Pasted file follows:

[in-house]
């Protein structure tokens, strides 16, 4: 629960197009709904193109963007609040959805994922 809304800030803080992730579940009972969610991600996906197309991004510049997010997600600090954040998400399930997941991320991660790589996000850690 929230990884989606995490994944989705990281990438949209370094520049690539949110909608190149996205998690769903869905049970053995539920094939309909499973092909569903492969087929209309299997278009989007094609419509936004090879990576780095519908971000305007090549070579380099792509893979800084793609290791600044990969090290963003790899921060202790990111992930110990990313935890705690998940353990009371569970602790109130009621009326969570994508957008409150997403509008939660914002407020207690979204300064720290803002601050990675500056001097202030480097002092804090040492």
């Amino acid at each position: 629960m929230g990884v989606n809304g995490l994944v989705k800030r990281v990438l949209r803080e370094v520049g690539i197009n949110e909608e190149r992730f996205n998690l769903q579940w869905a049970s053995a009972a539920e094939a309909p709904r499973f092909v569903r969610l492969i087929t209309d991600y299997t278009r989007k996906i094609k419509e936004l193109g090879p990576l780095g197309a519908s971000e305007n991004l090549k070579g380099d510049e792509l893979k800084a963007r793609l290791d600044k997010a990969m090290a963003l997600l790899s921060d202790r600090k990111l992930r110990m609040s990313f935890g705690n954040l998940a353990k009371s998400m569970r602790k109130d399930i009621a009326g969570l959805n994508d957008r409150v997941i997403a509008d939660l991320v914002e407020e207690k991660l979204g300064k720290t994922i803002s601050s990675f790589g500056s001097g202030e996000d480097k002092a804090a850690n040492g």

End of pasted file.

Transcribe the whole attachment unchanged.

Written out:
[in-house]
């Protein structure tokens, strides 16, 4: 629960197009709904193109963007609040959805994922 809304800030803080992730579940009972969610991600996906197309991004510049997010997600600090954040998400399930997941991320991660790589996000850690 929230990884989606995490994944989705990281990438949209370094520049690539949110909608190149996205998690769903869905049970053995539920094939309909499973092909569903492969087929209309299997278009989007094609419509936004090879990576780095519908971000305007090549070579380099792509893979800084793609290791600044990969090290963003790899921060202790990111992930110990990313935890705690998940353990009371569970602790109130009621009326969570994508957008409150997403509008939660914002407020207690979204300064720290803002601050990675500056001097202030480097002092804090040492």
């Amino acid at each position: 629960m929230g990884v989606n809304g995490l994944v989705k800030r990281v990438l949209r803080e370094v520049g690539i197009n949110e909608e190149r992730f996205n998690l769903q579940w869905a049970s053995a009972a539920e094939a309909p709904r499973f092909v569903r969610l492969i087929t209309d991600y299997t278009r989007k996906i094609k419509e936004l193109g090879p990576l780095g197309a519908s971000e305007n991004l090549k070579g380099d510049e792509l893979k800084a963007r793609l290791d600044k997010a990969m090290a963003l997600l790899s921060d202790r600090k990111l992930r110990m609040s990313f935890g705690n954040l998940a353990k009371s998400m569970r602790k109130d399930i009621a009326g969570l959805n994508d957008r409150v997941i997403a509008d939660l991320v914002e407020e207690k991660l979204g300064k720290t994922i803002s601050s990675f790589g500056s001097g202030e996000d480097k002092a804090a850690n040492g």